11. A golf club head which comprises a weighted member engaged therewith, said weighted member being made by casting a WFeNi alloy in a precision casting procedure; said alloy comprising 15-40 wt. % iron, 30-60 wt. % nickel, 15-30 wt. %tungsten, 1.5-10 wt. % chromium, and 0.5-5.0 wt % molybdenum; with the proviso that said precision casting process takes place under conditions to prevent a pearlite structure from being precipitated in a .gamma. (iron, nickel) phase of the WFeNialloy.
Description: BACKGROUND OF THE INVENTION

1. Field of the Invention

The present invention relates to a weight member. In particular, the present invention relates to a weight member for a golf club head.

2. Description of Related Art

A conventional weight member for a golf club head is made by powder metallurgy in which metal powders of high density and high rigidity such as tungsten having a density of 19.30 g/cm.sup.3, iron having a density of 7.8 g/cm.sup.3, and nickelhaving a density of 8.9 g/cm.sup.3 are pressed and formed and then sintered to form a WFeNi alloy that forms the weight member for a golf club head. Although the powder metallurgy is widely used, several disadvantages exist, including: high cost formolds, low stretchability of products, long processing time, aptness to thermal expansion/shrinkage, and difficulty in forming delicate patterns, letters, serial number, trade names, etc.

Another method for manufacturing a weight member made of WFeNi alloy includes a precision casting process in which a specific metal melting sequence and a specific composition ratio are utilized to prevent sedimentation of tungsten having a highmelting point. In the precision casting process, nickel of 30%-50%, iron of 30%-50%, tungsten of 20%-35%, silicon of less than 1%, manganese of less than 1%, and niobium of less than 0.5% are fed into a high-temperature furnace at a temperature above1450.degree. C. and melt to form a weight weight member made of WFeNi alloy for a golf club head. The weight member is then embedded or welded to a golf club head body that is generally made of stainless steel, such as stainless steel of SUS304, 17-4,and 4130 series.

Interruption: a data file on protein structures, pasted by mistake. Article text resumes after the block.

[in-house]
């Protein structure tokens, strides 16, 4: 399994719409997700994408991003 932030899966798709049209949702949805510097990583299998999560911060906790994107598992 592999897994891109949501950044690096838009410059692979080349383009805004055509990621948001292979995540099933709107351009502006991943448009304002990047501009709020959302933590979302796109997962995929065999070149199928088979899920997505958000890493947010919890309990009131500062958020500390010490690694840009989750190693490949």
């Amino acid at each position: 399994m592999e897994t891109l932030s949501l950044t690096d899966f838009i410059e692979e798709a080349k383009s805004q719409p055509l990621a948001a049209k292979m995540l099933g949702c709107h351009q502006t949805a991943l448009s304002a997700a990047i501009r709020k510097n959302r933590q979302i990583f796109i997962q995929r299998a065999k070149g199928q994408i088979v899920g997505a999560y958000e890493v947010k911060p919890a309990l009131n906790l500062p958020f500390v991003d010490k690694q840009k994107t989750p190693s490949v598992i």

This precision casting process overcomes the problems of the above conventional powder metallurgy. However, as illustrated in FIGS. 1 and 2 of the drawings, if the mixture ratio of the nickel, iron, and tungsten was not properly controlled, apearlite structure was precipitated in a base of a .gamma. (iron, nickel) phase of the WFeNi alloy, deteriorating the rust-resisting property of the weight member. Further, cracks were apt to be generated while welding the weight member to the golfclub head body. The upper portion above a horizontal welding line in FIG. 1 of the drawings shows the weight member made of WFeNi alloy and the cracks generated during welding. FIG. 2 is an enlarged view of the pearlite structure and the cracks. Whenthe pearlite structure was precipitated from the .gamma. (iron, nickel) phase, the cracks were usually generated in the pearlite structure. During spray testing at 40.degree. C. for 24 hours (which simulates a highly corrosive environment) to theWFeNi alloy by using NaCI solution of 5% by weight, the rusted area of the WFeNi alloy often exceeded 8% of the overall surface area of the WFeNi alloy. Further, as illustrated in FIG. 3, since tungsten was often precipitated on the surface of the WFeNialloy (the deep color portion is the pearlite structure and the white portion surrounded by the pearlite structure is the precipitated tungsten), the tungsten/.gamma. (iron, nickel) phase formed by the alloy caused patterns on the weight member made ofWFeNi alloy after grinding and polishing procedures. As a result, an obvious insertion line was generated when the weight member made of WFeNi alloy was directly embedded into a bottom surface of a golf club head body. Further, the insertion line ofthe products varied in response to the thickness ground off, the angle of grinding. Thus, it is difficult to control the processing conditions.

OBJECTS OF THE INVENTION